The basic bunkai associated with various kata, however, is often overly simplistic. While this helps to learn the kata to a certain extent, the application itself in some cases becomes entirely unrealistic. As an example, the simplistic interpretation of an "uke" technique being a block leaves open a number of unrealistic situations whereby the kata is performed with a series of blocks, but no "uchi" or "tsuke" counter. Of course an adversary is not simply going to attack, have his attack blocked and then give up and find something else to do with his time.
With Oyo, we remain (for the most part) within the embusen (or shape) of the kata, but expand the application of the various techniques. An "uke" technique may therefore also be a form of "Uchi" to strike or counter-strike. We may also move away from the low basic stances and move to lighter more agile position as would be the case in an actual application. Within the study of Oyo, we also take into consideration the physiology of the human body. Some techniques may be subtly disguised as either joint-locks or even throws/projections, and the study of this physiology helps us to understand the such applications extrapolated from what appears to be a relatively simple technique.
Finally, as our understanding of the kata and its application progress, we move into the realms of more realism, whilst taking liberties with the form. We are no longer bound by the shape of the embusen for the particular kata. The techniques and application can therefore be performed in just about any direction. Here is where we start a true understanding of the kata, through the study of Henka.
Remember that the shape or form of a kata in no way represents the realistic position of the attackers, nor their timing or techniques of attack, and that the embusen in a kata is predominantly designed to maintain a common start and finish position for the kata. Indeed, many of the kata we practice, when viewed from above, are entirely symmetrical in their shape, with some techniques repeated to the left and to the right in near mirror image.
Similarly, in some dojos, some practitioners go "overboard" and attempt to ensure that every single movement of a kata must have a corresponding bunkai, and they often use this in a demonstration. Again, however, where techniques are repeated, this interpretation can lead to an unrealistic application. It is not necessary to demonstrate the entire kata with its existing shape (embusen) along with a flowing application. Think of the myriad of different applications for each technique.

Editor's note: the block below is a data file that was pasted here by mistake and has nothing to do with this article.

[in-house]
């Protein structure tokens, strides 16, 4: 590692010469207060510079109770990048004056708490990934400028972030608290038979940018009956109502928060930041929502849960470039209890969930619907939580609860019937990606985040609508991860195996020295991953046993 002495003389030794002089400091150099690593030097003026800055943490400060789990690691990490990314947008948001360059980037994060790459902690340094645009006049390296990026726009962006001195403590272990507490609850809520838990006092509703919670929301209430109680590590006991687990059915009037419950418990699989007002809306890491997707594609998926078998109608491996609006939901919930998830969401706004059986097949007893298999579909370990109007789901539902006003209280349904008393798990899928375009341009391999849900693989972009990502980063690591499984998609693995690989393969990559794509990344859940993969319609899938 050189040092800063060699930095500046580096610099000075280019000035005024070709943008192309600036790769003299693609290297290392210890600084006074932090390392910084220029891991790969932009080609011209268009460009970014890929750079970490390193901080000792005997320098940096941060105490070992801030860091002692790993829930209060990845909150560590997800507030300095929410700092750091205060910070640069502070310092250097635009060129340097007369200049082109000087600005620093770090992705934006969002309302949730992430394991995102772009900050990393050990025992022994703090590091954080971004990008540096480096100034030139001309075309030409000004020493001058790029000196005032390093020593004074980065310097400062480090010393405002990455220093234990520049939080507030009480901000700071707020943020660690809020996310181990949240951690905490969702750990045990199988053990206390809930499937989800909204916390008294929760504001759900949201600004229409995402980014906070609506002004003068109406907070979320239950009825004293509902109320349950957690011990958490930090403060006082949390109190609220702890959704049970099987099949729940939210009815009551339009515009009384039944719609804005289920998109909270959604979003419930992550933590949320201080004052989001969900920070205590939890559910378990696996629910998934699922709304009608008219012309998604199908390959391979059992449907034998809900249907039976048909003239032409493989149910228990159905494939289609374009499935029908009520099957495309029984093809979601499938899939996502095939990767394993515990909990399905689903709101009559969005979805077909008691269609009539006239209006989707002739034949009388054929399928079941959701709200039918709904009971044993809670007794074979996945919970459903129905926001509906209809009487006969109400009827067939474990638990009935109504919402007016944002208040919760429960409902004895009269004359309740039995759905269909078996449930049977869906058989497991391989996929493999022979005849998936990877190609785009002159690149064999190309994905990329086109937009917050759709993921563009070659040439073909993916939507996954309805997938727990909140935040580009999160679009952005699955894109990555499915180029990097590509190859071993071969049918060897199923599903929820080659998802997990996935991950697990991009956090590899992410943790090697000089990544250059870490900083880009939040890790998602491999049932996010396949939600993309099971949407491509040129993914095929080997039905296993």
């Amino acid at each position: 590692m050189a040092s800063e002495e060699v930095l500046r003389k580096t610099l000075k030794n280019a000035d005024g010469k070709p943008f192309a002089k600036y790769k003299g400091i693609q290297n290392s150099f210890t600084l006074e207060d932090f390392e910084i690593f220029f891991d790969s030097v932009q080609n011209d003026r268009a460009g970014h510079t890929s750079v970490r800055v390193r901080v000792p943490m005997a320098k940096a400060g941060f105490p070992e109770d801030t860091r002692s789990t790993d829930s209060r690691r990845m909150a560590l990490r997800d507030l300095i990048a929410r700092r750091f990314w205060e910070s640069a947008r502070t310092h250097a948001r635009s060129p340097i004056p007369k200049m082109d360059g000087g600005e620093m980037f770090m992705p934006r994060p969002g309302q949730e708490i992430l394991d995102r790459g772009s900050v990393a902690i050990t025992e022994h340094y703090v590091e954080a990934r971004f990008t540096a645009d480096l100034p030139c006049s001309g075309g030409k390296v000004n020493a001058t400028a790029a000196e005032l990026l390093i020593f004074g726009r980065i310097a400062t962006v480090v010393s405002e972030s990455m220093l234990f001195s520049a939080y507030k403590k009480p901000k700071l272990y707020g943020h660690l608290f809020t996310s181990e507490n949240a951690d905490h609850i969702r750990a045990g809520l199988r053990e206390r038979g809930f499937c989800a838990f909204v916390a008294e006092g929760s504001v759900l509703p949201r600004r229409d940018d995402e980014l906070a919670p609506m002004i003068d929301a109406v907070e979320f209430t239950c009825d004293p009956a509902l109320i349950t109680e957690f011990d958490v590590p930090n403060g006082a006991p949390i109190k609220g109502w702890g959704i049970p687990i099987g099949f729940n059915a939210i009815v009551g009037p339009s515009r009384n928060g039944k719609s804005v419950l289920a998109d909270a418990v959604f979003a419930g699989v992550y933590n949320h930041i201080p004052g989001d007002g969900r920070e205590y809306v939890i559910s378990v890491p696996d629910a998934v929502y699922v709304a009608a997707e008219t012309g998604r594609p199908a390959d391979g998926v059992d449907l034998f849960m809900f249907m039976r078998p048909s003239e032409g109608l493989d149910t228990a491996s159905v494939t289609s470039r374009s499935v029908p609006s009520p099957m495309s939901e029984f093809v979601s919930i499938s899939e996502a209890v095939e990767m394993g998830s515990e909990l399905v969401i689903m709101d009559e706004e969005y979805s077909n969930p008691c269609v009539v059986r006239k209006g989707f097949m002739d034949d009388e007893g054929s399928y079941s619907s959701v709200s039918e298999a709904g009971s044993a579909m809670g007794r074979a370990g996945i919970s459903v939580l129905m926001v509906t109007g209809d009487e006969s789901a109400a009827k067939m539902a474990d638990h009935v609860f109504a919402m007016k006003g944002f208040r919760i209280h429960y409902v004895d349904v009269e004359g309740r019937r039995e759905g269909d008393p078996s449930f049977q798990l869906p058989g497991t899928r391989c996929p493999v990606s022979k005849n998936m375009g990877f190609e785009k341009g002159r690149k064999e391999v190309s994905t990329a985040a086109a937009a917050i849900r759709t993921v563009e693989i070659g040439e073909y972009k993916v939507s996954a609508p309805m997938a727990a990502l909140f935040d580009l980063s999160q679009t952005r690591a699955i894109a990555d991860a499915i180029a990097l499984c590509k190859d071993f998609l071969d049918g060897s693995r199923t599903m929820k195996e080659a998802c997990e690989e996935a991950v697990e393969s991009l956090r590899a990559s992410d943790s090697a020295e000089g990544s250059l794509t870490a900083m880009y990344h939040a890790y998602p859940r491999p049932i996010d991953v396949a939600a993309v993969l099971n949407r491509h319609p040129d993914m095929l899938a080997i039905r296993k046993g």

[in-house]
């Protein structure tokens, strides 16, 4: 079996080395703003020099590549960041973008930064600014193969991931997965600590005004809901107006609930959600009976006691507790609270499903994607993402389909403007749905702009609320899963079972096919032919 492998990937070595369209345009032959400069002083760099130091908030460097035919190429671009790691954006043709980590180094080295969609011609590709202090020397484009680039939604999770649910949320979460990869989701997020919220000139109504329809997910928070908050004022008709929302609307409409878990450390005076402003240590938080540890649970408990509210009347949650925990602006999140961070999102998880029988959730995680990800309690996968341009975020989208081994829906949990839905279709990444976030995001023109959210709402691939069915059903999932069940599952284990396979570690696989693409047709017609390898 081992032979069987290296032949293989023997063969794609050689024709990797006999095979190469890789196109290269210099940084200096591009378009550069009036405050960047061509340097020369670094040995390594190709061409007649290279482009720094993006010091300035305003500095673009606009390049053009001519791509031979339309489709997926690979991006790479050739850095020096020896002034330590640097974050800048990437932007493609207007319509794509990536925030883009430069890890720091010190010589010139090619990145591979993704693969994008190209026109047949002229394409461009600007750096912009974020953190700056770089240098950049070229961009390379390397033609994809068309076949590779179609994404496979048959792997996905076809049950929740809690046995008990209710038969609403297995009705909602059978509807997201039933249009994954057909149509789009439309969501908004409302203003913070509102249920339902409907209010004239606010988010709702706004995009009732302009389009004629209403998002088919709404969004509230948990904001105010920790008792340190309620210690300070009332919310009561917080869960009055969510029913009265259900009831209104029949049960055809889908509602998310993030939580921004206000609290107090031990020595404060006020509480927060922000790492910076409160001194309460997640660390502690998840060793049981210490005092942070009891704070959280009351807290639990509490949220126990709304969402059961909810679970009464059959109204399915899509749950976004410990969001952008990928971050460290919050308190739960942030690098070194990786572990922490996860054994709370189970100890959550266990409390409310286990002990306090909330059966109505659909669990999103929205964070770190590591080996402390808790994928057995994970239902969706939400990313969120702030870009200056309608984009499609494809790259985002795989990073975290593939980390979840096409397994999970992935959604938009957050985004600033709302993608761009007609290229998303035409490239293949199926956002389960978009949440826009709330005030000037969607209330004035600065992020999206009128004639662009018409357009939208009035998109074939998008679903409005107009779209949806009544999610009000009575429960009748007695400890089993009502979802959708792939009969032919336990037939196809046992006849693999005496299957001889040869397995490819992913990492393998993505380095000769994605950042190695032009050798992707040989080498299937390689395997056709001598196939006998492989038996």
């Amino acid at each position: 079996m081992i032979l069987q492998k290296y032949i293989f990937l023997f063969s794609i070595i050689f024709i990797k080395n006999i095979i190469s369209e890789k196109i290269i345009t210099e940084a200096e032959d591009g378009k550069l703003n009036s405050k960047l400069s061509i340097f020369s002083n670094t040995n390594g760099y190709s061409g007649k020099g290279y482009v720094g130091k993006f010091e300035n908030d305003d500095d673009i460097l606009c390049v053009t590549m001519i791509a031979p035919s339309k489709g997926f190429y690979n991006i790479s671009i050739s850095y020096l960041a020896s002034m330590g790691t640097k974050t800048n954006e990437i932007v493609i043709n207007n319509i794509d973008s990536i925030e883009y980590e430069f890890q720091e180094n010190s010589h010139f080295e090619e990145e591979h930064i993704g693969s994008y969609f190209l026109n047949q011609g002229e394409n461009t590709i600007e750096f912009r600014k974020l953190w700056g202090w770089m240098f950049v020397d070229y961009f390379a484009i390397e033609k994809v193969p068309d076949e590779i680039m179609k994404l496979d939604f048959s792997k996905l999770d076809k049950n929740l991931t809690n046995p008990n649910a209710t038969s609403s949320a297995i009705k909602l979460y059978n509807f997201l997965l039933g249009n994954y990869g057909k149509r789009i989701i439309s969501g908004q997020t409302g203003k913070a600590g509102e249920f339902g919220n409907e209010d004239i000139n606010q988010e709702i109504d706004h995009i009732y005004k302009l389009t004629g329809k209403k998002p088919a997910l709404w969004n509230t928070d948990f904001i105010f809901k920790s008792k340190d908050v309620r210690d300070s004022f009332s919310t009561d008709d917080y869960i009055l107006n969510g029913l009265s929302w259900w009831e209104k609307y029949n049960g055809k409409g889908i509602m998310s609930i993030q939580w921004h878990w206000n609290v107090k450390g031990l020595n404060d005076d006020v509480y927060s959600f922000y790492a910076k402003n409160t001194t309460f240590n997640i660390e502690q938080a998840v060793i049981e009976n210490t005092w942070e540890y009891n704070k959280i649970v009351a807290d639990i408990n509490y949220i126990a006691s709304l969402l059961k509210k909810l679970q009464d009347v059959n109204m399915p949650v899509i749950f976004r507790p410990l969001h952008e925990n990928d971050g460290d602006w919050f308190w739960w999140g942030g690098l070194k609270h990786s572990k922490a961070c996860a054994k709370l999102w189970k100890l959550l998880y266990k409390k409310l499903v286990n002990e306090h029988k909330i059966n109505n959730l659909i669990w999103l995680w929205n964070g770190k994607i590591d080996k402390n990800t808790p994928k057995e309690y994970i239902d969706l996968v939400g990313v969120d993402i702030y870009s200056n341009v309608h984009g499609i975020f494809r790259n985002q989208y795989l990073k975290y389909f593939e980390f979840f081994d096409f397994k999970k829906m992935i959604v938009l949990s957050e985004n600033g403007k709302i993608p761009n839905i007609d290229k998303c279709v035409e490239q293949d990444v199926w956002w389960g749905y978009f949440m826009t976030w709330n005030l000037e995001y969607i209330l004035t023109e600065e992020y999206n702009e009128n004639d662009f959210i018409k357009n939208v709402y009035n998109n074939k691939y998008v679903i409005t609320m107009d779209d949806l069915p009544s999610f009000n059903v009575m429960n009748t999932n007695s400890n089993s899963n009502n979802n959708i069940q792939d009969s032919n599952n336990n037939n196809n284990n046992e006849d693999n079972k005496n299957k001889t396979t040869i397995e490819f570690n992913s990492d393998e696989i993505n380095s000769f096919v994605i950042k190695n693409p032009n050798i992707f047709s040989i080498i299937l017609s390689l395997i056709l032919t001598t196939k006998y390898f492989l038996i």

Additionally, there may be "overlapping" applications between adjacent techniques, so it would be equally unrealistic to attempt to fit two different applications into the movements at the same time, where for example the last two movements of one application are the second and third of another application which continues with another couple of movements afterwards (I hope that makes sense?).
I encourage readers to use their imagination when working on applications, especially with Oyo and Henka. There are usually several different possible applications for a given set of movements, so it is a good idea to experiment with them.
Here are a few tips when working with Oyo and Henka which I have found useful over the years.
1. The application does not necessarily match the embusen of the kata. Try the application in different directions, or sets of directions.
2. A turn or pivot of the body does not necessarily mean that you are turning to face a new opponent… it may be a continuation of the application with the existing opponent in the form of a technique to the rear (ushiro-waza) or even a throw or projection.
3. Many open-handed techniques are applied to vital points. There is no point in executing a haito-uchi to the the side of the skull. In the real world, this could result in breaking the joints where the index and thumb intersect into the hand. Applying such a technique to a nerve ending, on the other hand, can be very effective.
4. Not all "Uke" techniques are blocks.
5. Often at the end of a kata, there are two "uke" techniques to finish the kata, such as in Empi or Meikyo where you complete with a shuto-uke in kokutsu-dachi, step back again with another shuto-uke in kokutsu-dachi. The second "uke" could simply be a mark of zanshin (awareness).
6. Never settle for only one application - there are numerous, so experiment and think outside of the box.
Over time you will find that experimentation with the Oyo and Henka associated with the kata applications will give your kata performance more "life and spirit", enhancing the overall performance both visually as well as mentally.